The cooling door includes a protective cooling door cover preferably formed of sheet metal having air openings which may take the form of open area hexagonal holes and/or screen-type walls allowing unrestricted air flow therethrough. The door cover is preferably connected to the server rack via a hinged connection allowing the cooling door to pivot between open and closed positions. In the open position, the server rack rear opening is accessible to service or otherwise handle the servers on the rack shelves as needed. In the closed position, the cooling door cover extends across substantially the entire height and width of the rack rear opening.

A rectangular heat exchanger mounting frame is provided having first and second side frame members with a top frame member and bottom frame member extending therebetween to define a rectangular opening. The heat exchanger mounting frame is mounted between the door cover and the rear opening of the server rack. In a preferred embodiment, the mounting frame connects to the door cover in the proximity of the door cover hinges such that the loaded frame weight is not carried by the door cover but rather is supported at or adjacent to the location of the door hinge axis. Separating the mounting frame weight load from the major surface area of the door cover minimizes physical load stress on the cooling door cover which has beneficial effects such as reducing door cover wear and vibrations, for example. A separate hinge stiffening bar may be provided to extend along the length of the hinged edge of the door cover and to which the mounting frame may directly attach which provides further cooling door strength and stability.

At least one heat exchanger module is provided for removable attachment to the heat exchanger mounting frame. In a preferred embodiment, each heat exchanger module is first mounted to a respective tray which in turn is mounted to the heat exchanger mounting frame. The tray includes an array of fan openings in which a respective fan or, if no fan is required at a particular tray opening location, a cover may be removably mounted. The fans operate to help increase the CFM (cubic feet per minute) by drawing and direct air from the servers through the heat exchangers to cool it, maximizing the heat exchanger's capacity and then directing the cooled air through the openings in the door cover and into the server room.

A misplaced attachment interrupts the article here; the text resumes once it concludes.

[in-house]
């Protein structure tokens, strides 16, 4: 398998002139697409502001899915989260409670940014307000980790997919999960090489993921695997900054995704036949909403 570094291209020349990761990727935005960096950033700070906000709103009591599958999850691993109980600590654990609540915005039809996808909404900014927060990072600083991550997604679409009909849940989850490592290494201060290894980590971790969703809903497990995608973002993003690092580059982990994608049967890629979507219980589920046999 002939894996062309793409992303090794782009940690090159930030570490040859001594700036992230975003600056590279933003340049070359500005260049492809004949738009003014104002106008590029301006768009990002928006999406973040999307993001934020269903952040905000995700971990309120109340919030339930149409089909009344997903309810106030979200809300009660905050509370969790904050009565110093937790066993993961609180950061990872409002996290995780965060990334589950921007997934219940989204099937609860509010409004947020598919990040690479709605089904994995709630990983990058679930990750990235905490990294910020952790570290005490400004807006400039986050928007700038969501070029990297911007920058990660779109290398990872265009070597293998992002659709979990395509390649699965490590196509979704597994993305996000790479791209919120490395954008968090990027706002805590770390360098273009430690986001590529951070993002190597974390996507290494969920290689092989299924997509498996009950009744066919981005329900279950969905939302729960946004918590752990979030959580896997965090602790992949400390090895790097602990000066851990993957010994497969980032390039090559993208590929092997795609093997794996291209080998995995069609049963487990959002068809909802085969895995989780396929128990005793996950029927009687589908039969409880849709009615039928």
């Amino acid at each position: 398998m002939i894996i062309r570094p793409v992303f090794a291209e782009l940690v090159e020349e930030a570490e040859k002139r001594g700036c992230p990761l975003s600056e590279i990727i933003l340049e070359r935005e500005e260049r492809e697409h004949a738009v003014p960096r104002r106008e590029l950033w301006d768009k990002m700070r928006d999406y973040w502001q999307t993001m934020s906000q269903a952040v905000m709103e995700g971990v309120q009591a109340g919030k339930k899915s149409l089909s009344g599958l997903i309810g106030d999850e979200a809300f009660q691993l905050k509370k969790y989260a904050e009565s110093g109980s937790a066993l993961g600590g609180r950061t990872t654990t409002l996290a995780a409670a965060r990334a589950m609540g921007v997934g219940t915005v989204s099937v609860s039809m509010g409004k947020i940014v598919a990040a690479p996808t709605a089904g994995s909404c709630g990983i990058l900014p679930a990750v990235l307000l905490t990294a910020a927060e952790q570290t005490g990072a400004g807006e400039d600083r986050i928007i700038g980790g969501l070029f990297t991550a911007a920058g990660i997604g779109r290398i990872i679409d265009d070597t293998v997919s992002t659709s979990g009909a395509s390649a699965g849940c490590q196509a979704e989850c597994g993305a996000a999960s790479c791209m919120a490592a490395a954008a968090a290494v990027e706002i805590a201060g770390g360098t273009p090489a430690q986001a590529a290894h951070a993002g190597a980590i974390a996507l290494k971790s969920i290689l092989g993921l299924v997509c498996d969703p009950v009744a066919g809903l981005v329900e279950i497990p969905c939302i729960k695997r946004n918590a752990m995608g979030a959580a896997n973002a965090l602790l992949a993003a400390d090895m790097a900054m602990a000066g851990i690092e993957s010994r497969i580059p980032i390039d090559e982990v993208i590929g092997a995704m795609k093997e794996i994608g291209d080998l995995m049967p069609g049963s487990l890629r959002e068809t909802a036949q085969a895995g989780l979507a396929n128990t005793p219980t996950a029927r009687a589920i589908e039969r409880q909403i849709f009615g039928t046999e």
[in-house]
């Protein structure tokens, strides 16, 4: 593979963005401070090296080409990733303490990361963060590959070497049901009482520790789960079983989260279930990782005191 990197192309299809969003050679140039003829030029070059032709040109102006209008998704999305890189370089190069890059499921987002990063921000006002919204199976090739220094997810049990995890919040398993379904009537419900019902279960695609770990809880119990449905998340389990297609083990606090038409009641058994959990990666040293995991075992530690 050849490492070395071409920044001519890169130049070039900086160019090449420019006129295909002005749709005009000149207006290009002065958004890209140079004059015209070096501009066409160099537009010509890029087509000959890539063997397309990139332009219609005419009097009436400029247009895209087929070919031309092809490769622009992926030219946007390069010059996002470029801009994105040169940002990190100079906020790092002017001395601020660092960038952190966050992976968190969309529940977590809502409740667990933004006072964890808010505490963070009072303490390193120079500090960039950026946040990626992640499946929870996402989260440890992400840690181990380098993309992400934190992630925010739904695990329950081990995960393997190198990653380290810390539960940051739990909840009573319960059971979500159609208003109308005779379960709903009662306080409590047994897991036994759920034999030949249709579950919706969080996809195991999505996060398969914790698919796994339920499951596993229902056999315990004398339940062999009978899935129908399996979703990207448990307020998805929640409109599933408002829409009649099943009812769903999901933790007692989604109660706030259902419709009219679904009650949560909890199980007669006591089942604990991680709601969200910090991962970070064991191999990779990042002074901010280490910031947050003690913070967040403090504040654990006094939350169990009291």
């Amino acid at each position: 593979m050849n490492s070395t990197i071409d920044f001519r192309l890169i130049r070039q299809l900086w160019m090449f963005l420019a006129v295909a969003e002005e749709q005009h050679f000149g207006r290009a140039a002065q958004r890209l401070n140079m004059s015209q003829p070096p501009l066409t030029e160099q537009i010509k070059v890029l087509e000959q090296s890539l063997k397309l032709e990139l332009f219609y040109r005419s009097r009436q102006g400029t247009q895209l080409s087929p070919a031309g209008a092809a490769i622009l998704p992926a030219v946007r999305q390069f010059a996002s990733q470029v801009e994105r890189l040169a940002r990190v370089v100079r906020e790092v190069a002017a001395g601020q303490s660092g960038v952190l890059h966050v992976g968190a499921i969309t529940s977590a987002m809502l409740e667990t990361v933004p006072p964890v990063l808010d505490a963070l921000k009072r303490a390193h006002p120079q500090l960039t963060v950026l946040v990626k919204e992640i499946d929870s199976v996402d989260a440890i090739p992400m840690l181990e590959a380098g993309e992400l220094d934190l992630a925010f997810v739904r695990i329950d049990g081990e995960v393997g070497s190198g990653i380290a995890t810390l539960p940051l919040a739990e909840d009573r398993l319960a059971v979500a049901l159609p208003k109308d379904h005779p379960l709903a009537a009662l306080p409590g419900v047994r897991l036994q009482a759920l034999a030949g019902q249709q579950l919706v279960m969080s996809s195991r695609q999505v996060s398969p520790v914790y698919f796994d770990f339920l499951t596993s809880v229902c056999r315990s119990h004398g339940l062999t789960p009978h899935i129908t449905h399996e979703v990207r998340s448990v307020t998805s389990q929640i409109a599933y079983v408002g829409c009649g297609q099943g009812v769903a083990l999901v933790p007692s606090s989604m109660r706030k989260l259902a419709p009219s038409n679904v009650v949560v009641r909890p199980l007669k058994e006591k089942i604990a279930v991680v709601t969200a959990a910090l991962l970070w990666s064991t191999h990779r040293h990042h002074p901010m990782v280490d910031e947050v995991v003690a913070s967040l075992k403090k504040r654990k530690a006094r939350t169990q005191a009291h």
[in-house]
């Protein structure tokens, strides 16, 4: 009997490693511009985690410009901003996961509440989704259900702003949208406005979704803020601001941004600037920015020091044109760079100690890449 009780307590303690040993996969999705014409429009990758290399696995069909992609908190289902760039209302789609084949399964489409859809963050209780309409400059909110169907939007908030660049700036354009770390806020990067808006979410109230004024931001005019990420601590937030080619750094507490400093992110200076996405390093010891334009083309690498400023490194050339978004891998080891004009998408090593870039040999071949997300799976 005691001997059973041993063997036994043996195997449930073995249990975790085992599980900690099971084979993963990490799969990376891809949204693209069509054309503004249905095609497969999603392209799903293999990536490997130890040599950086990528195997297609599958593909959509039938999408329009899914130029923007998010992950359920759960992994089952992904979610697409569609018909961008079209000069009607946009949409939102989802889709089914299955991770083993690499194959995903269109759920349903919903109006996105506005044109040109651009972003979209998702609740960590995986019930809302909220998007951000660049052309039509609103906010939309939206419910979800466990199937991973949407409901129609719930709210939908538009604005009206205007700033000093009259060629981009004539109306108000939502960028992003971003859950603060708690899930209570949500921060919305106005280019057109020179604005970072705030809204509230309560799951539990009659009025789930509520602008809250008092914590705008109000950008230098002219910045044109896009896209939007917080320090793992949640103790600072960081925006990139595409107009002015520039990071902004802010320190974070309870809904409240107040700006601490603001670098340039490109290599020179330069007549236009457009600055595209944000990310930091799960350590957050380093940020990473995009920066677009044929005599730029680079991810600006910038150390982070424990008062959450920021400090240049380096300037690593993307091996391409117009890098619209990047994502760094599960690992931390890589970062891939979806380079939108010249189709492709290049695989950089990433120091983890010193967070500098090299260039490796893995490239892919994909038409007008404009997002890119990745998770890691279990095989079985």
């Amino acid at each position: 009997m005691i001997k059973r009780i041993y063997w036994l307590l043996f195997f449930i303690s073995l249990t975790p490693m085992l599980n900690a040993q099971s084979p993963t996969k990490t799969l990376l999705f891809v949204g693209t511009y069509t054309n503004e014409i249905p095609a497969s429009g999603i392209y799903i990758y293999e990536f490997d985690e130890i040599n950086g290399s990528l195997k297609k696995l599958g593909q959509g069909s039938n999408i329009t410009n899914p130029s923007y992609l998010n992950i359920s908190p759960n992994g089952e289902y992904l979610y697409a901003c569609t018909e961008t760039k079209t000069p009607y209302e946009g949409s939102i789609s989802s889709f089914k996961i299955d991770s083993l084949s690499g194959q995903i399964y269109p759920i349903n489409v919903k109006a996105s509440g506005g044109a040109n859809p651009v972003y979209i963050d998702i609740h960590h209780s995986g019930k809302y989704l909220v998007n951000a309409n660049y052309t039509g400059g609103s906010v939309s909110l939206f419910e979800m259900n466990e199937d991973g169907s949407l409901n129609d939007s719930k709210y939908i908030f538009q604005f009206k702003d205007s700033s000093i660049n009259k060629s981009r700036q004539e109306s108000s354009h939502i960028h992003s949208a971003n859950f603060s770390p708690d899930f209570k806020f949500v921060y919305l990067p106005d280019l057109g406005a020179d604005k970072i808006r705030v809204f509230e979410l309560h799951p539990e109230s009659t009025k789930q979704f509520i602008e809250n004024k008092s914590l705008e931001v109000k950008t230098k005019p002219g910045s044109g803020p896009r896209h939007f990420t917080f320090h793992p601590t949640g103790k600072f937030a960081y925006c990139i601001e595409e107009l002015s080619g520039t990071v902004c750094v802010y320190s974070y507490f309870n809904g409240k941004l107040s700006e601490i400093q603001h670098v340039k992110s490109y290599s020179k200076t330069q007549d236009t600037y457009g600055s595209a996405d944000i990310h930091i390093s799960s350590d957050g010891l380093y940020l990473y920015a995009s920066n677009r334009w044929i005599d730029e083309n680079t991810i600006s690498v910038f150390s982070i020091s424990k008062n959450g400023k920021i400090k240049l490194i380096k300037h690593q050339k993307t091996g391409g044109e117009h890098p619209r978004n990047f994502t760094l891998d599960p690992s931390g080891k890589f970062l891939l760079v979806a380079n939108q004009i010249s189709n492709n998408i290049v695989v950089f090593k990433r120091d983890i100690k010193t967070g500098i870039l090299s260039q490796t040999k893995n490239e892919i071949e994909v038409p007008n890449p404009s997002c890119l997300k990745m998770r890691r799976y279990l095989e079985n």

In the preferred embodiment, three tray/heat exchanger modular units of substantially the same size and shape may be individually, removably mounted in vertically spaced relation to one another to the heat exchanger mounting frame. In a preferred embodiment, the removable mounting means comprises a plurality of longitudinally spaced openings formed through the side frame members of the mounting frame wherethrough a key-hook, pin, bolt, or similar mounting component on the tray may removably pass and be secured. It is preferred that mounting means such as a key-hook or pin be used which does not require any tools.

The number and arrangement of individual servers in a server rack may vary at any given time depending on the needs of the business. When racks are not fully loaded with servers there are empty shelves within the rack. Understanding that it is an inefficient use of energy to have heat exchangers located and operating at empty shelves, the present invention permits a technician to very quickly and optimally with no tools alternately mount and remove individual heat exchanger modules on the cooling door mounting frame such that the heat exchangers are positioned only at those locations where servers are located within the rack. In this regard, it will be appreciated that the technician may visually identify where to place the heat exchanger module on the mounting frame (i.e., directly in front of server-occupied rack shelves), and then align and pass the mounting components (e.g., key-hooks or pins) on the heat exchanger unit with and through the openings on the mounting frame that align with the desired identified location.